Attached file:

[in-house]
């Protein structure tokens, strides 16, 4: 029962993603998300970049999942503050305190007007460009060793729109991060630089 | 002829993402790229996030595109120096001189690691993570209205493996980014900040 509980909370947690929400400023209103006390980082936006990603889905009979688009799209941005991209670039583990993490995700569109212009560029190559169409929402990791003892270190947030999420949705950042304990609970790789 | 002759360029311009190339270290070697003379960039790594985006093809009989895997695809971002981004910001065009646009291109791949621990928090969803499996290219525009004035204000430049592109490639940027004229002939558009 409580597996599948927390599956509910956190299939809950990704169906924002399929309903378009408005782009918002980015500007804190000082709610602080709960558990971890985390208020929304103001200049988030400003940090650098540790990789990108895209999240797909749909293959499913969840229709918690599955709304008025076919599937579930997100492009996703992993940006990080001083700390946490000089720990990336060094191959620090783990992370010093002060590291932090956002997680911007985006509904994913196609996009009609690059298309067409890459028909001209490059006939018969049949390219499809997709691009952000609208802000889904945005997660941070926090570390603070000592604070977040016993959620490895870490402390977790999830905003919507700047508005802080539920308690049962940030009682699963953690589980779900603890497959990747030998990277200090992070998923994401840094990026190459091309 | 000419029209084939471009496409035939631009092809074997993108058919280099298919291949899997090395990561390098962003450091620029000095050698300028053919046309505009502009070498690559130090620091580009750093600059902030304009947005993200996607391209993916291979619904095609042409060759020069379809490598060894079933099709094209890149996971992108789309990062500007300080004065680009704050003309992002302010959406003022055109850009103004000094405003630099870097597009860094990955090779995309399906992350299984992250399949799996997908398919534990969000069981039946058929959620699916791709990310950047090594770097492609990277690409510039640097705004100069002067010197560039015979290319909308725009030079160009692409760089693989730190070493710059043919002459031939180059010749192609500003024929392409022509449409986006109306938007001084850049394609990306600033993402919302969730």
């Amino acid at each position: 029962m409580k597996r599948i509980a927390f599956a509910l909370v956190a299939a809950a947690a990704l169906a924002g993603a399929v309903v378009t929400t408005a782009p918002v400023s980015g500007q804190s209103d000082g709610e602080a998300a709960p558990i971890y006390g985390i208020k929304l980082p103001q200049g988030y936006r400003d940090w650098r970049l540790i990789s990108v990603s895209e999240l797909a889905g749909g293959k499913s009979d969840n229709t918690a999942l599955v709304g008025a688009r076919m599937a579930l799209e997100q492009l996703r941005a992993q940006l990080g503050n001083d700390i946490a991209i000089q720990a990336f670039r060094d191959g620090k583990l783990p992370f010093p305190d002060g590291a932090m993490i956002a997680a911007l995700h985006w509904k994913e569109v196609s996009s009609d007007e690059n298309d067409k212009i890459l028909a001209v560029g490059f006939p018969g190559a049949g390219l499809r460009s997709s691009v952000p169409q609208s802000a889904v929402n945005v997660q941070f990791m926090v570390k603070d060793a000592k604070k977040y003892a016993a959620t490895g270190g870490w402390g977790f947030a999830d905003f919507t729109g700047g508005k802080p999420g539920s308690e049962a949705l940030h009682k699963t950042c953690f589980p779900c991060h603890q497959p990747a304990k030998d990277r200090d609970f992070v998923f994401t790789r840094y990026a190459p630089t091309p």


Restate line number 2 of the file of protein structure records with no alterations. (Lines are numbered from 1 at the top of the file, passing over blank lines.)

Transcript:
């Protein structure tokens, strides 16, 4: 029962993603998300970049999942503050305190007007460009060793729109991060630089 | 002829993402790229996030595109120096001189690691993570209205493996980014900040 509980909370947690929400400023209103006390980082936006990603889905009979688009799209941005991209670039583990993490995700569109212009560029190559169409929402990791003892270190947030999420949705950042304990609970790789 | 002759360029311009190339270290070697003379960039790594985006093809009989895997695809971002981004910001065009646009291109791949621990928090969803499996290219525009004035204000430049592109490639940027004229002939558009 409580597996599948927390599956509910956190299939809950990704169906924002399929309903378009408005782009918002980015500007804190000082709610602080709960558990971890985390208020929304103001200049988030400003940090650098540790990789990108895209999240797909749909293959499913969840229709918690599955709304008025076919599937579930997100492009996703992993940006990080001083700390946490000089720990990336060094191959620090783990992370010093002060590291932090956002997680911007985006509904994913196609996009009609690059298309067409890459028909001209490059006939018969049949390219499809997709691009952000609208802000889904945005997660941070926090570390603070000592604070977040016993959620490895870490402390977790999830905003919507700047508005802080539920308690049962940030009682699963953690589980779900603890497959990747030998990277200090992070998923994401840094990026190459091309 | 000419029209084939471009496409035939631009092809074997993108058919280099298919291949899997090395990561390098962003450091620029000095050698300028053919046309505009502009070498690559130090620091580009750093600059902030304009947005993200996607391209993916291979619904095609042409060759020069379809490598060894079933099709094209890149996971992108789309990062500007300080004065680009704050003309992002302010959406003022055109850009103004000094405003630099870097597009860094990955090779995309399906992350299984992250399949799996997908398919534990969000069981039946058929959620699916791709990310950047090594770097492609990277690409510039640097705004100069002067010197560039015979290319909308725009030079160009692409760089693989730190070493710059043919002459031939180059010749192609500003024929392409022509449409986006109306938007001084850049394609990306600033993402919302969730």